• by KGIII ( 973947 )

            I am, fortunately, able to say this... I don't give a shit what they think and if they dislike something I said five years ago and want to penalize me for it then I really don't want to work for them.

            Of course, that's easy for me to say. I'm retired. However, I'd like to think I've never let anyone influence what I had to say.

            Compound that with the fact that I really do stand behind the vast majority of what I say (sometimes I'm just telling bad jokes) and it makes me care even less. I don't really say anyt

      • by gweihir ( 88907 )

        ACs will be typically classified as trolls with some personality disorder, and certainly as cowards, but not as a threat. So they should be pretty safe.

      • ACs don't post because they're evading surveillance. They mainly post anonymously because that's how they get away with shitposting.

        • Mainly, yes. While a forum id acts a bit like an alternative personality and people -mainly- don't want to do things that reflects badly on their forum id.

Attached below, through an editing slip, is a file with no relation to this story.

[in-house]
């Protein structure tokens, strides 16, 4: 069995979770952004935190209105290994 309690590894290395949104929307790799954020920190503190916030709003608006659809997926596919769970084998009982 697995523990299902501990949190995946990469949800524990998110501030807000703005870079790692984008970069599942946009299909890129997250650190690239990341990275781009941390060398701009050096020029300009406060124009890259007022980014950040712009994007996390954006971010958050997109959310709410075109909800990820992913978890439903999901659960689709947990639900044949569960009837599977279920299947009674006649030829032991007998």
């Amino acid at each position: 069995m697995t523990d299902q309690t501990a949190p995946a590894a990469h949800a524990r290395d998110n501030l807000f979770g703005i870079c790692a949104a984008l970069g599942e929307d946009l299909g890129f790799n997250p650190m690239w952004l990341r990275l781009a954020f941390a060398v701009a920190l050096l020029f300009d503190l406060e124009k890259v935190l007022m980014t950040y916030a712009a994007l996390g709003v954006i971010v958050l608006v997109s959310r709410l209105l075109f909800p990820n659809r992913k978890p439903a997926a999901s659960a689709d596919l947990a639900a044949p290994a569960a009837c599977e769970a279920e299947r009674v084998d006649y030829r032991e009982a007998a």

But you still want that forum id.

      • Just waiting for the day some database from NSA is hacked and released, tying all histories and whatnot together.

    • by ArmoredDragon ( 3450605 ) on Tuesday March 29, 2016 @01:12PM (#51800973)

      Nevermind the NSA, I think slashdot's moderation system probably does a better job at suppressing minority opinions. Or at least, I've had a lot of posts of mine modded flamebait or trolling for i.e. being critical of Bernie Sanders, even though there was no trolling or flaming going on. Likewise I've avoided painting what is IMO a realistic picture of what a Sanders administration would look like (the Francois Hollande government in France) because I know it will just get buried.

      • Or at least, I've had a lot of posts of mine modded flamebait or trolling for i.e. being critical of Bernie Sanders, even though there was no trolling or flaming going on.

        Did you back up your opinions with evidence? Or did you just expect that the Slashdot mods would agree with you and mod you up?